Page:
American Southwest Pottery Researched by Allison Robbins Ceramics appeared about 2,000 years ago in the American Southwest, and dynamic changes in the form and design of pottery have occurred periodically throughout its existence. Beginning in the 17th
This exhibit presents five reproductions of ornaments from the indigenous Pre-Columbian cultures of the Intermediate or Isthmian Region, an area known today as the countries of Costa Rica, Panama, and Colombia. The reproductions represent five different ancient cultures, including the Diquís, the Gran Chiriquí, the Darién, the Tairona, and the Muisca, who made elaborate metalwork objects from tumbaga, an alloy of gold and copper.
This loom-woven band and rosette illustrate two different beadwork techniques commonly used by Native artists from the northern Great Plains cultures. Both of these objects were made using waxed cotton thread, imported glass seed beads, and a very thin needle known as a beading needle that can pass through the tiny seed beads.
Most of the objects in this exhibit were made by or for Bill Lemons. Mr. Lemons was a respected Native American of Great Plains cultural heritage who attended many powwows and did demonstrations of making powwow regalia for many groups, especially the Boy Scouts of America. His collections were donated to the Ralph Foster Museum.
Cultures of the American Southwest, particularly the Hopi, are well-known for producing brightly carved figures depicting Kachinas, the benevolent spirits of the Pueblo cultures. The traditional, more simplified and static figures are called tihus, and these are given to young girls as educational toys so that they may learn all of the different Kachina spirits.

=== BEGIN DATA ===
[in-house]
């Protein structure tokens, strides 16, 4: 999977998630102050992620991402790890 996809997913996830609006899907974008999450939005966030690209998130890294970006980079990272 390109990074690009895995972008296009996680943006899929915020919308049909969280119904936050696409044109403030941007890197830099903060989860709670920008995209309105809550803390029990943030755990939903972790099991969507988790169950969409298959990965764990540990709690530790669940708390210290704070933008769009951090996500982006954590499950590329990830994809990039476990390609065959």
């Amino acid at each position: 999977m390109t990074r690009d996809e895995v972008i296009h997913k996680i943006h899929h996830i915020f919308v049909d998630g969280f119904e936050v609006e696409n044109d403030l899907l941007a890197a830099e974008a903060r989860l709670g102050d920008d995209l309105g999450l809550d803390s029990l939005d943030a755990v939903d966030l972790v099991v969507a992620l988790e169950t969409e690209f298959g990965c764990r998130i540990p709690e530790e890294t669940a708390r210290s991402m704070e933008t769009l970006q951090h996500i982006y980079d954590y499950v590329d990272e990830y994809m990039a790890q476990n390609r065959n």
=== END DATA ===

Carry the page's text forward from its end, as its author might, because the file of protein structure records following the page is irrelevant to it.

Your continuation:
The production of fine textiles has been part of the artistic traditions of Native American Southwest cultures for thousands of years. The Navajo cultures, who call themselves the Dine, were producing textiles long before they migrated from the northern Great Plains down to the Southwest by the 14th century; there, they interacted with their Pueblo neighbors and exchanged weaving traditions.
Native American rattles have been used in ceremonies, dances, and rituals as musical instruments, and they continue to be used today as a way of keeping heritage alive and educating children on Native culture.
The powwow is an important feature of contemporary Native American culture. Powwows are vital to Native communities because the events help to keep Native traditions and practices alive and help create a strong sense of cultural identity for those who participate. This is important because throughout the history of the United States, Native cultures were repressed to the point where languages and cultural traditions were made virtually extinct—a practice known as cultural genocide.
The Mississippian cultures (1000-ca. 1550 C.E. or later) of the North American Eastern Woodlands produced highly creative ceramic vessels and sculpture. Prominent among these vessels are effigies, or vessels that take the form of people, animals, or plants. These vessels very likely had symbolic meaning, possibly relating to a person’s family, to membership in a group, to religious beliefs, to cultural stories or mythologies, or to rank and status. As highly decorative pieces, many of these vessels were likely used in rituals or for special events; some show a great deal of wear and use.
Native American basketry was an essential part of Native culture, both for its utilitarian and ritual purposes and for its decorative designs. Baskets served to hold important personal belongings, to aid in collecting and protecting food, to carry heavy loads and utilitarian items such as arrows, and even to catch fish. Some cultures also adapted basketry to serve as baby carriers, as drums, and as water bottles by coating the basket with resin.